PLANS to release hundreds of one of Scotland’s rarest invertebrates have been unveiled after the species was found in three ponds in Dumfries and Galloway.

Medicinal leeches, which were once used for bloodletting treatments due to their habit of feeding on human blood, were found by a local naturalist near the Carrick Shore on the Solway Coast.

It is one of just three parts of the country where the species is known to survive, raising hopes that they may be found in further parts of Scotland in the future.

The leech has three strong interlocking jaws, allowing it to feed on deer, cattle, and occasionally humans.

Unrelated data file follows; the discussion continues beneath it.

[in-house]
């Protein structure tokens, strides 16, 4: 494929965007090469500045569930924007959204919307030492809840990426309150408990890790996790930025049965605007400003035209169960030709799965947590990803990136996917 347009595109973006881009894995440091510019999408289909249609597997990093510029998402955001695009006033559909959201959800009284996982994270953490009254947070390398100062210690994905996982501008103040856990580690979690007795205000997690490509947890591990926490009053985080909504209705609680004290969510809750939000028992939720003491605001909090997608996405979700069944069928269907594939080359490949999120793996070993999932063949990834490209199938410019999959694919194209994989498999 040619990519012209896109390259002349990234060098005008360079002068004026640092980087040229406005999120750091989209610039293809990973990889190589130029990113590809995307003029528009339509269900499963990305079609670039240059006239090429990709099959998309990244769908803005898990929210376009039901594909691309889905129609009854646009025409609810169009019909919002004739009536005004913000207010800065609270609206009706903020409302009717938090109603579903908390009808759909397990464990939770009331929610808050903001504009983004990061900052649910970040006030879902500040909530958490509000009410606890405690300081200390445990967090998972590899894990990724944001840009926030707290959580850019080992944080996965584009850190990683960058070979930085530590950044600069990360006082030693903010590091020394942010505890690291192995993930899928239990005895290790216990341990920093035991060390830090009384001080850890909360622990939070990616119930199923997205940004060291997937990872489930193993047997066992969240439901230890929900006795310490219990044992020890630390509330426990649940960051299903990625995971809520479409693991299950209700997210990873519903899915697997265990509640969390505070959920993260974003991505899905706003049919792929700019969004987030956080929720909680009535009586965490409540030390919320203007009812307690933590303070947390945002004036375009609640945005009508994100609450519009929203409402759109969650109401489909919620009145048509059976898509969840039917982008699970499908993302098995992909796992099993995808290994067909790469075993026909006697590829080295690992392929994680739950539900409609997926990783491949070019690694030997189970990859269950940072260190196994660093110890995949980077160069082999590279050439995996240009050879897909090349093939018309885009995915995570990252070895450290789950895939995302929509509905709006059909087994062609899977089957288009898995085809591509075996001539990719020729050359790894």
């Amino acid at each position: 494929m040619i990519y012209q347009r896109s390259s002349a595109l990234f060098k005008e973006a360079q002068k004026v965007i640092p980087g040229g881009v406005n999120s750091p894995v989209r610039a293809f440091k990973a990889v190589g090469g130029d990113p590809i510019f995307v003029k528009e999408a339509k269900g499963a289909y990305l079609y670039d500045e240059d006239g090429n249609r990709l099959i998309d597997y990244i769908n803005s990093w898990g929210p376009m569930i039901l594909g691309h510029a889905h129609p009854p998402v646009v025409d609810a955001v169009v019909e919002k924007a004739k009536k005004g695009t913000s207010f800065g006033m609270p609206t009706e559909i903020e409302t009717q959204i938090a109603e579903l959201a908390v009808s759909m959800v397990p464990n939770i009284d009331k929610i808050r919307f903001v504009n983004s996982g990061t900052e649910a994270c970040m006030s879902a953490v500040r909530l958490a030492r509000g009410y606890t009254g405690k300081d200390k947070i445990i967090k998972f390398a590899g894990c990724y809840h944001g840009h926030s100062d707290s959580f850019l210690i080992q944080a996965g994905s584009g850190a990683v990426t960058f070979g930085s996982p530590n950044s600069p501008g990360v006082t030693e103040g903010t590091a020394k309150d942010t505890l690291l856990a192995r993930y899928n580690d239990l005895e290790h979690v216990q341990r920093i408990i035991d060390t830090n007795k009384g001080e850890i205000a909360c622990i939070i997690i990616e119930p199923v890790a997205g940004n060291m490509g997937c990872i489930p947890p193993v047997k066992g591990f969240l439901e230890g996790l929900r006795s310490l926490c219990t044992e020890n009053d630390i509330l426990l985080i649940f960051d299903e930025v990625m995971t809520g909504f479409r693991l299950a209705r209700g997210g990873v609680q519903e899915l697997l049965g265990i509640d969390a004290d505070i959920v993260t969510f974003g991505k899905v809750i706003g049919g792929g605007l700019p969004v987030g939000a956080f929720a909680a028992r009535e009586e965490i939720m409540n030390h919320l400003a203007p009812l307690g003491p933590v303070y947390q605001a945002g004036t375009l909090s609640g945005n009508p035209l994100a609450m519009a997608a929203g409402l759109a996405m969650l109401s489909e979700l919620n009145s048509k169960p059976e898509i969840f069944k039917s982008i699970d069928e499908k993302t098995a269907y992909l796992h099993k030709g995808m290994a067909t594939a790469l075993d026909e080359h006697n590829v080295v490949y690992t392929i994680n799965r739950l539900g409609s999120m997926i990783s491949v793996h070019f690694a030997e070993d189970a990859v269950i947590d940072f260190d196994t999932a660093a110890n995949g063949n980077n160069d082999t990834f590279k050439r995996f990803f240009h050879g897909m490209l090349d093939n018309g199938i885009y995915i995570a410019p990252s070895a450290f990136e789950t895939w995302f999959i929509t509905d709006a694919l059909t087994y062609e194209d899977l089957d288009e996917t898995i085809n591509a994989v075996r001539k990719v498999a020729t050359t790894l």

Conservation experts from the wildlife charity Buglife and the Royal Zoological Society of Scotland captured 14 specimens from a loch near Oban with hopes they will start breeding next year.

READ MORE: Jackie Baillie and Alister Jack win Scottish politician awards

If successful, they aim to release hundreds of leeches into lochs in the Highlands.

They are one of the UK’s largest leech species, growing up to 20 centimetres long, and are one of the 37 species being protected as part of a NatureScot conservation program to bring threatened species back from the brink of extinction in Scotland.

While they were harvested in their millions before the advent of modern medicine, over time habitat loss throughout the UK resulted in a serious decline in their numbers.

They require healthy populations of amphibians to feed on and warm, shallow lochs in order to lay their cocoons of eggs.